Cell lines

The human SYO-1 (Kawai et al., 2004) and Yamato-SS (Naka et al., 2010) cell lines were maintained in DMEM with 10% FBS, and validated every 3 mo by expression of and dependence (siRNA) on SS18-SSX2 or 1, respectively. Transfection with pBabe-puro-HA, pBabe-puro-HA PIK3CA, or pBabe-puro-HA PIK3CA (H1047R; Addgene) used Lipofectamine 3000 (Invitrogen). LY294002 (5 µM) treatments began 24 h after transfection and lasted for 48 h.

Immunoblotting

Protein was isolated using a mild lysis buffer (10 mM Tris-HCl, pH 8.1, 10 mM NaCl, 0.5% NP-40, and proteinase inhibitors), clarified by centrifugation, loaded at 25 µg/sample for gel electrophoresis, and then transferred to PVDF membranes. Western blots were detected with goat anti–rabbit secondary antibodies and horseradish peroxidase.

Digital droplet PCR

DNA was isolated from tumor, lung, and blood tissues using the DNeasy kit (QIAGEN). 25 ng of DNA was analyzed using primers that amplified the recombined Rosa26 locus, following the manufacturer’s recommendations for emulsification in a QX200 droplet generator, thermocycling on a C1000, and analysis using QuantaSoft software (all from Bio-Rad Laboratories).

Statistical methods

For most comparisons between PTEN-proficient and -deficient sarcomas, a two-tailed Student’s t test was performed. All sample sizes are stated in the figure legends unless each data point is plotted in the figure. Statistical significance for the Kaplan Meier plots was determined by using a log-rank test. Ingenuity pathway analyses used a right tailed Fisher Exact Test and Benjamini-Hochberg correction for multiple testing. Pie chart percentage comparisons were tested using a χ2 test. In the tissue microarray, the mean values of pCSF1R IHC and Leder stain were plotted against pAKT IHC and linear regression correlation was calculated with the R2 values being provided. A single-factor ANOVA was also performed on pCSF1R values between the different pAKT bins. All counting and scoring was performed under reader blinding.

Accession no.

Raw RNA sequencing data are available from NCBI GEO under accession no. GSE81476.

Online supplemental material

Fig. S1 shows Pten disruption enhances synovial sarcomagenesis. Fig. S2 shows lung metastases retain primary tumor histology and E-cadherin expression and increases in vascularity with size. Fig. S3 shows Pten disruption associates with increased infiltration of myeloid-derived cells. Fig. S4 shows PI3′-lipid signaling drives phosphorylation of AKT and downstream expression of CSF1. Table S1 lists differential gene expression between Ptenw/w and Ptenfl/fl synovial sarcomas. Table S2 lists ingenuity pathway analysis of potential upstream regulators between Ptenw/w and Ptenfl/fl. Table S3 lists differential gene expression between primary and lung metastases Ptenfl/fl synovial sarcomas. Table S4 lists Ingenuity pathway analysis for potential upstream regulators between primary and lung metastases Ptenfl/fl synovial sarcomas. Table S5 Nanostring gene expression on sorted cell poplulations with normalized values based on prevelance in flow cytometry. Tables S1–S5 are available as Excel files. Tables S6 lists specific antibodies used, and Table S7 lists specific primers used.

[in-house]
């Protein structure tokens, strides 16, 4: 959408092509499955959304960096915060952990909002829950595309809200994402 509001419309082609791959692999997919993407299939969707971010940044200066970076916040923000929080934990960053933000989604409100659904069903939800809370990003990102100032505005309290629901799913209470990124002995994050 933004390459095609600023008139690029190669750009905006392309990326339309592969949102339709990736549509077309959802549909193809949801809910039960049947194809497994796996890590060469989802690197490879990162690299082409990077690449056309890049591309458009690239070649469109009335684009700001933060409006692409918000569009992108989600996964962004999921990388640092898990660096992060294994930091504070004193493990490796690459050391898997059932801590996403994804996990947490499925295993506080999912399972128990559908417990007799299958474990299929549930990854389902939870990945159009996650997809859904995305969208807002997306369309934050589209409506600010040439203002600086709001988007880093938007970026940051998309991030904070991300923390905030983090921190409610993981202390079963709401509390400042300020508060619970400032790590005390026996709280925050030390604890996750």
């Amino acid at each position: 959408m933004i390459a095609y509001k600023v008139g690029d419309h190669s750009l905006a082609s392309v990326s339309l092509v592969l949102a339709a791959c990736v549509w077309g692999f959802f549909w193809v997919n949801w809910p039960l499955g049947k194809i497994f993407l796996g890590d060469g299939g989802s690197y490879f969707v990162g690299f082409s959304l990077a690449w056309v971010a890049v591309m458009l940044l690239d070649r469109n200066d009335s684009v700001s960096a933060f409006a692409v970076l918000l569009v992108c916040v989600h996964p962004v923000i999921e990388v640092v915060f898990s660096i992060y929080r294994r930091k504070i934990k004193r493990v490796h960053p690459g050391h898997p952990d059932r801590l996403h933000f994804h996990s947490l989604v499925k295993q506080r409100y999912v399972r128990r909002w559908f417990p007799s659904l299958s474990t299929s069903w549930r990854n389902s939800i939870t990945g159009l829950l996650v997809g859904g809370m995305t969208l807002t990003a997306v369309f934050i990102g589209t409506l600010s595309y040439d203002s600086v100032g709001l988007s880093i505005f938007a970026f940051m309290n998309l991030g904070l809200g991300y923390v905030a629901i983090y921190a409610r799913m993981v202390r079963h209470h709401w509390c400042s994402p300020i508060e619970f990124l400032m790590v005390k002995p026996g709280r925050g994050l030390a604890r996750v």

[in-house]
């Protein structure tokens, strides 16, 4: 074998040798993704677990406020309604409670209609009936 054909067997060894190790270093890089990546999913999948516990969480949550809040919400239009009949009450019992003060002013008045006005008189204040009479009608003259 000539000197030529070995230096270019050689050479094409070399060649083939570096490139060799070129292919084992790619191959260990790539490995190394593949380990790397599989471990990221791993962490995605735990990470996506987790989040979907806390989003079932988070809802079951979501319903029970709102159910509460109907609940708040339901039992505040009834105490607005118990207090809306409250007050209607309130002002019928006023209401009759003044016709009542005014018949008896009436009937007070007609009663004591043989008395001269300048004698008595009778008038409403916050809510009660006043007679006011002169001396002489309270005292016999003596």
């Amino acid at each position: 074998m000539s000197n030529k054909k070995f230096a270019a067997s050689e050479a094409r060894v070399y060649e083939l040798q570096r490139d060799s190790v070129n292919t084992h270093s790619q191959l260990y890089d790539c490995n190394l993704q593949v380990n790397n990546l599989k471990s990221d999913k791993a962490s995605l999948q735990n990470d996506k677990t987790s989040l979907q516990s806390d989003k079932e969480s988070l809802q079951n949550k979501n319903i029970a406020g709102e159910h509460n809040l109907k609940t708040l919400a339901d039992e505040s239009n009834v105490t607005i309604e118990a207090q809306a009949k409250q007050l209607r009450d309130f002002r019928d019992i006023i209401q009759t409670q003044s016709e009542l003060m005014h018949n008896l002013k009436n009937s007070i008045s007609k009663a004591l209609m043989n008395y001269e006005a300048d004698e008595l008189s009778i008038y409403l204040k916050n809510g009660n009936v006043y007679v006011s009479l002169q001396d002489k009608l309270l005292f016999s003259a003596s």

Acknowledgments

The authors thank Sheri Holmen of Huntsman Cancer Institute for sharing wisdom and the Pten-floxed mouse strain. The authors gratefully received histology technical assistance from Sheryl Tripp at ARUP laboratories and Blake Anderson at Huntsman Cancer Institute Histology Core, RNA sequencing and NanoString assistance from Brian Dalley and John O’Shea at the Huntsman Cancer Institute Genomics core, digital droplet PCR assistance from Brian Whitmire and Hector Macias-Saldivar at Bio-Rad Laboratories, Heska training from Tony Pomicter of the Deininger laboratory at Hunstman Cancer Institute, and flow cytometry assistance from James Marvin and Chris Leukel at the University of Utah Flow Cytometry core.

The Paul Nabil Bustany Memorial Fund for Synovial Sarcoma Research, the Sarcoma Cancer Foundation of Canada (Beth England’s Sarcoma Research Fund), and the Damon Runyon Cancer Research Foundation provided funding for this project. This work was also partly supported by National Cancer Institute award P30CA042014. Work in the University of Utah Flow Cytometry Facility was also supported by the National Center for Research Resources of National Institutes of Health, 1S10RR026802-01.

The authors declare no competing financial interests.

Author contributions: J.J. Barrott and K.B. Jones conceived the idea, designed experiments, and wrote the manuscript. J.J. Barrott, L.A. Kafchinski, H. Jin, S.D. Kannan, and R. Kennedy carried out experiments. T. Mosbruger performed bioinformatics on RNAseq and NanoString data and generated heat maps and clustering figures. A.J. Lazar and T. Liu provided the histopathological review, and A.J. Lazar, W.-L. Wang, J.-W. Tsai, and D.M. Araujo generated the human tissue microarray. All authors reviewed and edited the manuscript.

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    Abbreviations used:
     
  • PI3′

    phosphatidyl inositol 3′

  •  
  • SS

    synovial sarcoma

  •  
  • TMA

    tissue microarray